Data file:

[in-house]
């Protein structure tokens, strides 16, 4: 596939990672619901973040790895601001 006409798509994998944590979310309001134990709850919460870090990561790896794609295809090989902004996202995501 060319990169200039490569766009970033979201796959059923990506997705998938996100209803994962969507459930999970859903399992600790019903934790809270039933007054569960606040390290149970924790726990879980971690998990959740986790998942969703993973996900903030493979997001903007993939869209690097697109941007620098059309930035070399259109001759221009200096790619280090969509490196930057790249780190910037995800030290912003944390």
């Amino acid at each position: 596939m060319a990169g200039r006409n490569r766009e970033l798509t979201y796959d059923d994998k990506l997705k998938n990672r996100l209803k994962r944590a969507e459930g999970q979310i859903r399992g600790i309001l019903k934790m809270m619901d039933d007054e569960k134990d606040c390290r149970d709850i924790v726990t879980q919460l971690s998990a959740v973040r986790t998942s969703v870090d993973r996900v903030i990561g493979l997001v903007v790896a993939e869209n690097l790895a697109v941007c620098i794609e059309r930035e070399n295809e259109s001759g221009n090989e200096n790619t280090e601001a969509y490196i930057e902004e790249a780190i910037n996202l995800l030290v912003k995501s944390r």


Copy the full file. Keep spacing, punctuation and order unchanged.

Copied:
[in-house]
């Protein structure tokens, strides 16, 4: 596939990672619901973040790895601001 006409798509994998944590979310309001134990709850919460870090990561790896794609295809090989902004996202995501 060319990169200039490569766009970033979201796959059923990506997705998938996100209803994962969507459930999970859903399992600790019903934790809270039933007054569960606040390290149970924790726990879980971690998990959740986790998942969703993973996900903030493979997001903007993939869209690097697109941007620098059309930035070399259109001759221009200096790619280090969509490196930057790249780190910037995800030290912003944390």
């Amino acid at each position: 596939m060319a990169g200039r006409n490569r766009e970033l798509t979201y796959d059923d994998k990506l997705k998938n990672r996100l209803k994962r944590a969507e459930g999970q979310i859903r399992g600790i309001l019903k934790m809270m619901d039933d007054e569960k134990d606040c390290r149970d709850i924790v726990t879980q919460l971690s998990a959740v973040r986790t998942s969703v870090d993973r996900v903030i990561g493979l997001v903007v790896a993939e869209n690097l790895a697109v941007c620098i794609e059309r930035e070399n295809e259109s001759g221009n090989e200096n790619t280090e601001a969509y490196i930057e902004e790249a780190i910037n996202l995800l030290v912003k995501s944390r």